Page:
KPBS AIRDATE: April 08, 2005
Consider this ‘the day of the Diva.’ Six galvanic singers in one cabaret revue, and a powerhouse performance at the Opera. One way or another, they were all singin’ the blues.
In “Simon Boccanegra,” the long-lost daughter of the title character (the 14th century Doge of Genoa), finds and loses love. The story of Verdi’s opera is complex and convoluted, but the soprano’s voice was crystalline in its clarity. The San Diego Opera’s new sets were stately, and the male singers robust. But Anja Harteros reigned supreme. Her dynamic range and dramatic skill were, as in last year’s “Traviata,” simply spectacular. I think this Metropolitan Opera star will always have a special place in the hearts of San Diegans.
Now, some local song stylists are letting their voices be heard at San Diego’s only black dinner theater, The Ira Aldridge Repertory Players. Founder/artistic director Calvin Manson created “Raisin’ the Rent” to close his three-year African-American Women in Music series. And what a grand finale it is! The piece is a spinoff of early 20th century rent parties, or Skiffles, where jazz and blues greats jammed, to help keep the landlord at bay. The host of this particular event is Ms. Ernestine Anderson, a Big Band jazz stylist who’s still singing today. The time is 1953, and we’re in Ernestine’s club, where she’s invited a few of her closest friends, to help raise the rent – but what they really do is raise the roof. You see, her chums are Billie Holiday, Ella Fitzgerald, Lena Horne, Etta James and Nancy Wilson.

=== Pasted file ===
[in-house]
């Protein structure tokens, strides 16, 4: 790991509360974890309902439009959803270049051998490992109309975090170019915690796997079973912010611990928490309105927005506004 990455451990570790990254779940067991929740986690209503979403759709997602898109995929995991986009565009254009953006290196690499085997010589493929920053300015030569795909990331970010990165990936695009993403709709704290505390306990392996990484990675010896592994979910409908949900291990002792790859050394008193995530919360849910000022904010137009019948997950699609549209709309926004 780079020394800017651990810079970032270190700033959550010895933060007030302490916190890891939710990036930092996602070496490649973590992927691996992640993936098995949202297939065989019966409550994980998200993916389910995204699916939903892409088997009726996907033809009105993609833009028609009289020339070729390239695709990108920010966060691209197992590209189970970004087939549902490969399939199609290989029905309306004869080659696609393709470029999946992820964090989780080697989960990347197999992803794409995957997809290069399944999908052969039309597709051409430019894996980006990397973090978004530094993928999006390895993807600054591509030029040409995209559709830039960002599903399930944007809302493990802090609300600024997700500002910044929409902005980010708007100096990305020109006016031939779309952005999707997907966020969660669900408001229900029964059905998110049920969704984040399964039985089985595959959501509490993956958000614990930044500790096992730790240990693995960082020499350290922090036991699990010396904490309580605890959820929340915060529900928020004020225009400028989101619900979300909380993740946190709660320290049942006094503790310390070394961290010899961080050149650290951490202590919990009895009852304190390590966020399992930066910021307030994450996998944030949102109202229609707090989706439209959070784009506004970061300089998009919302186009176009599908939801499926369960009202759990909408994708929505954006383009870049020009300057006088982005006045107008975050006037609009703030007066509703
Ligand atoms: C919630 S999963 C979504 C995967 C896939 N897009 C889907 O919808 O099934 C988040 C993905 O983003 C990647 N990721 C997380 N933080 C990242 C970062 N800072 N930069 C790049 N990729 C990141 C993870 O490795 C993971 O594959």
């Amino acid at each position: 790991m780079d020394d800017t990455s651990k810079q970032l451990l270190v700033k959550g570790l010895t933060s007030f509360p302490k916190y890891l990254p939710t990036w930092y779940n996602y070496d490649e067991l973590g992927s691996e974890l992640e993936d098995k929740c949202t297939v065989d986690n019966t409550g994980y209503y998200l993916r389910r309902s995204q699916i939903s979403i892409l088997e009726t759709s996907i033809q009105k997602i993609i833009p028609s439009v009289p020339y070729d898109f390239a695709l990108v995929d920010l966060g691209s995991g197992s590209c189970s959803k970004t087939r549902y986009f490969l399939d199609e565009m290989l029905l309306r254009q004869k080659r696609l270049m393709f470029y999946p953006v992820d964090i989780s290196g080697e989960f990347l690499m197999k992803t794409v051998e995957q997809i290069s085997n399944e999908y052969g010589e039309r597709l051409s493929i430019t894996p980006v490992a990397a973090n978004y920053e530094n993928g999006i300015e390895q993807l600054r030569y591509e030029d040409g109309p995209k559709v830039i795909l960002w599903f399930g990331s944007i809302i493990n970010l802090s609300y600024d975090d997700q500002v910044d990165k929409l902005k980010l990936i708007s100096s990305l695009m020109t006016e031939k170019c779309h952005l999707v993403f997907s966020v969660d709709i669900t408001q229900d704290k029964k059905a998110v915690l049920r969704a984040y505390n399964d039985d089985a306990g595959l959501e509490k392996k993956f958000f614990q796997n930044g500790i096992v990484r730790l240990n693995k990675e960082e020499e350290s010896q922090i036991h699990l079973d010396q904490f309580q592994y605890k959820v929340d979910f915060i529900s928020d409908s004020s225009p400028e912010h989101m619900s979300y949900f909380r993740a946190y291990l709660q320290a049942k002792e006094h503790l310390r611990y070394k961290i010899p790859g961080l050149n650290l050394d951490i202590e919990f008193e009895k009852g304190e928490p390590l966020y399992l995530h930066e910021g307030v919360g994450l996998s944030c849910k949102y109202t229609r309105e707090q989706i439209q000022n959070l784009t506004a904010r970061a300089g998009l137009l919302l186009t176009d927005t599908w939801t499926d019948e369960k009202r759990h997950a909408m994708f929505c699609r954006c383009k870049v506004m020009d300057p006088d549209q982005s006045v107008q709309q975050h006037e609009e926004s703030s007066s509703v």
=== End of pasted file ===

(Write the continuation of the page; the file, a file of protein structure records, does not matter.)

These musical icons are revived by a superb, sequined and often heart-stopping cast. We hear a bit about each hardscrabble life, and then, the signature songs – “Stormy Weather,” “Misty,” “God Bless the Child.” These performers are dynamos in their own right; they’re suggesting, rather than channeling or imitating, the famous firebrands. Charmen Jackson is our high-energy host, Ernestine Anderson; Michelle Allen is elegant and statuesque as Lena Horne; and lovely Yvette Moneé makes a soft, sultry Nancy Wilson. But the real star turns are by Anasa Johnson, reprising her one-woman tour de force as Billie Holiday; the high-octane Arnessa Rickett as Etta James and electrifying Ayanna Hobson, scattin’ away with her 4 ½ octave range, as Ella Fitz. Try sitting still through this one!
Despite the inconsistent and problematic miking, and the uncertainty of the audience about whether they were really supposed to put money in the pot or not, this is one rafter-rattling entertainment. Snuggled into the attractive, intimate Caesar Café downtown, and backed by an outstanding quintet, featuring Mmanzo Hill on alto sax, the show has the real-deal cabaret feel. So you can sup and sip and get a bellyful of luscious blues and jazz.
©2005 Patté Productions Inc.